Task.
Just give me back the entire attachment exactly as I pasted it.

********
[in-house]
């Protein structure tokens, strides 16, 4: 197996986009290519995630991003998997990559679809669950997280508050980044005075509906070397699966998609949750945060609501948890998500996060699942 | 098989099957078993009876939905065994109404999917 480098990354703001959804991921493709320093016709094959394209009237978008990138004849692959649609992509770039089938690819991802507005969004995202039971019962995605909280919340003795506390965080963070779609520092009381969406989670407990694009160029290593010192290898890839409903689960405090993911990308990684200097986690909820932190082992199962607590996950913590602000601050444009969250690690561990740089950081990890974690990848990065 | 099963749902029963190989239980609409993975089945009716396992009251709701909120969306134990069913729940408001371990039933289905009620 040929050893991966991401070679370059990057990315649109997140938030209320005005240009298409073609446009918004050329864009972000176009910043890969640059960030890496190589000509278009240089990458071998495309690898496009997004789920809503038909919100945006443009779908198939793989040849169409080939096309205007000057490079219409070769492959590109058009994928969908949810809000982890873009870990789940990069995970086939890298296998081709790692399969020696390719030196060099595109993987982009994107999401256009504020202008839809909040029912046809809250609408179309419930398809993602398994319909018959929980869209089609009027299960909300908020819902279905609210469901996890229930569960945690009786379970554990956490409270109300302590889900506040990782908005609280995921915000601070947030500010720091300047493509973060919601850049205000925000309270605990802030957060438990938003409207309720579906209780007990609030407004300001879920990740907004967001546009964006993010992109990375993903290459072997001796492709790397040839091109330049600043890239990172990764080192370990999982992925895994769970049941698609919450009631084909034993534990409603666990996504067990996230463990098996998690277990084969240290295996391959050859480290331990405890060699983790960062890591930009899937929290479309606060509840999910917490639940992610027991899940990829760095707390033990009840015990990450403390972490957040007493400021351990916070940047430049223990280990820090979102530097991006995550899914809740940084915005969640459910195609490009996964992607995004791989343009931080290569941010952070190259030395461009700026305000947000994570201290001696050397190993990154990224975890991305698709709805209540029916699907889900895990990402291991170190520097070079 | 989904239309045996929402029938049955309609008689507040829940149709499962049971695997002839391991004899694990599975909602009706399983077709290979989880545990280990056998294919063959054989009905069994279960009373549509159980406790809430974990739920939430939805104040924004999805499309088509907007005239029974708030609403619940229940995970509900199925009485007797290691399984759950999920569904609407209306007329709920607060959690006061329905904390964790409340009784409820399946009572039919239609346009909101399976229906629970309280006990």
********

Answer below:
[in-house]
């Protein structure tokens, strides 16, 4: 197996986009290519995630991003998997990559679809669950997280508050980044005075509906070397699966998609949750945060609501948890998500996060699942 | 098989099957078993009876939905065994109404999917 480098990354703001959804991921493709320093016709094959394209009237978008990138004849692959649609992509770039089938690819991802507005969004995202039971019962995605909280919340003795506390965080963070779609520092009381969406989670407990694009160029290593010192290898890839409903689960405090993911990308990684200097986690909820932190082992199962607590996950913590602000601050444009969250690690561990740089950081990890974690990848990065 | 099963749902029963190989239980609409993975089945009716396992009251709701909120969306134990069913729940408001371990039933289905009620 040929050893991966991401070679370059990057990315649109997140938030209320005005240009298409073609446009918004050329864009972000176009910043890969640059960030890496190589000509278009240089990458071998495309690898496009997004789920809503038909919100945006443009779908198939793989040849169409080939096309205007000057490079219409070769492959590109058009994928969908949810809000982890873009870990789940990069995970086939890298296998081709790692399969020696390719030196060099595109993987982009994107999401256009504020202008839809909040029912046809809250609408179309419930398809993602398994319909018959929980869209089609009027299960909300908020819902279905609210469901996890229930569960945690009786379970554990956490409270109300302590889900506040990782908005609280995921915000601070947030500010720091300047493509973060919601850049205000925000309270605990802030957060438990938003409207309720579906209780007990609030407004300001879920990740907004967001546009964006993010992109990375993903290459072997001796492709790397040839091109330049600043890239990172990764080192370990999982992925895994769970049941698609919450009631084909034993534990409603666990996504067990996230463990098996998690277990084969240290295996391959050859480290331990405890060699983790960062890591930009899937929290479309606060509840999910917490639940992610027991899940990829760095707390033990009840015990990450403390972490957040007493400021351990916070940047430049223990280990820090979102530097991006995550899914809740940084915005969640459910195609490009996964992607995004791989343009931080290569941010952070190259030395461009700026305000947000994570201290001696050397190993990154990224975890991305698709709805209540029916699907889900895990990402291991170190520097070079 | 989904239309045996929402029938049955309609008689507040829940149709499962049971695997002839391991004899694990599975909602009706399983077709290979989880545990280990056998294919063959054989009905069994279960009373549509159980406790809430974990739920939430939805104040924004999805499309088509907007005239029974708030609403619940229940995970509900199925009485007797290691399984759950999920569904609407209306007329709920607060959690006061329905904390964790409340009784409820399946009572039919239609346009909101399976229906629970309280006990």